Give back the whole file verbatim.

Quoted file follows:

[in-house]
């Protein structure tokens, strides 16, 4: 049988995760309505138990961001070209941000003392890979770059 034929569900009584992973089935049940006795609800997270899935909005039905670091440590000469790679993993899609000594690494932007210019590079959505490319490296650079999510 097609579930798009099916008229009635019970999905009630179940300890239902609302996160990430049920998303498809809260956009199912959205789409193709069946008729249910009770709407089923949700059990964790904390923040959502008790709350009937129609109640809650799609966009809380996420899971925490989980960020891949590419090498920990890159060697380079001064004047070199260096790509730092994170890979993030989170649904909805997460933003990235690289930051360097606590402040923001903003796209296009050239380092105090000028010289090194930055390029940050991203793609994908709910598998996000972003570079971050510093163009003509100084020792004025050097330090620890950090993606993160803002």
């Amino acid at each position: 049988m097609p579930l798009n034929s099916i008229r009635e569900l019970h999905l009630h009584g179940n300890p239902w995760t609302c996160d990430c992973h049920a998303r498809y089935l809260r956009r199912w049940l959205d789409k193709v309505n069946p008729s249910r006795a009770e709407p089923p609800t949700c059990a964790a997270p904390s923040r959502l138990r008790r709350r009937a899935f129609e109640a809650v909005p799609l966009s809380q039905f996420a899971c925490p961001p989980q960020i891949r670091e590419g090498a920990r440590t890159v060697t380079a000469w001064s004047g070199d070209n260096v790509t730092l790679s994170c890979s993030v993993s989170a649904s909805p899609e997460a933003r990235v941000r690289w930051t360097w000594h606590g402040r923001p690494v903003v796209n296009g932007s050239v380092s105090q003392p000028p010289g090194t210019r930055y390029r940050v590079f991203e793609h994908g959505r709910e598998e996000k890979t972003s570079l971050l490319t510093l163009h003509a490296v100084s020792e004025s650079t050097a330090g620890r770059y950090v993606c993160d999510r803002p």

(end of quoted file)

[in-house]
């Protein structure tokens, strides 16, 4: 049988995760309505138990961001070209941000003392890979770059 034929569900009584992973089935049940006795609800997270899935909005039905670091440590000469790679993993899609000594690494932007210019590079959505490319490296650079999510 097609579930798009099916008229009635019970999905009630179940300890239902609302996160990430049920998303498809809260956009199912959205789409193709069946008729249910009770709407089923949700059990964790904390923040959502008790709350009937129609109640809650799609966009809380996420899971925490989980960020891949590419090498920990890159060697380079001064004047070199260096790509730092994170890979993030989170649904909805997460933003990235690289930051360097606590402040923001903003796209296009050239380092105090000028010289090194930055390029940050991203793609994908709910598998996000972003570079971050510093163009003509100084020792004025050097330090620890950090993606993160803002």
């Amino acid at each position: 049988m097609p579930l798009n034929s099916i008229r009635e569900l019970h999905l009630h009584g179940n300890p239902w995760t609302c996160d990430c992973h049920a998303r498809y089935l809260r956009r199912w049940l959205d789409k193709v309505n069946p008729s249910r006795a009770e709407p089923p609800t949700c059990a964790a997270p904390s923040r959502l138990r008790r709350r009937a899935f129609e109640a809650v909005p799609l966009s809380q039905f996420a899971c925490p961001p989980q960020i891949r670091e590419g090498a920990r440590t890159v060697t380079a000469w001064s004047g070199d070209n260096v790509t730092l790679s994170c890979s993030v993993s989170a649904s909805p899609e997460a933003r990235v941000r690289w930051t360097w000594h606590g402040r923001p690494v903003v796209n296009g932007s050239v380092s105090q003392p000028p010289g090194t210019r930055y390029r940050v590079f991203e793609h994908g959505r709910e598998e996000k890979t972003s570079l971050l490319t510093l163009h003509a490296v100084s020792e004025s650079t050097a330090g620890r770059y950090v993606c993160d999510r803002p």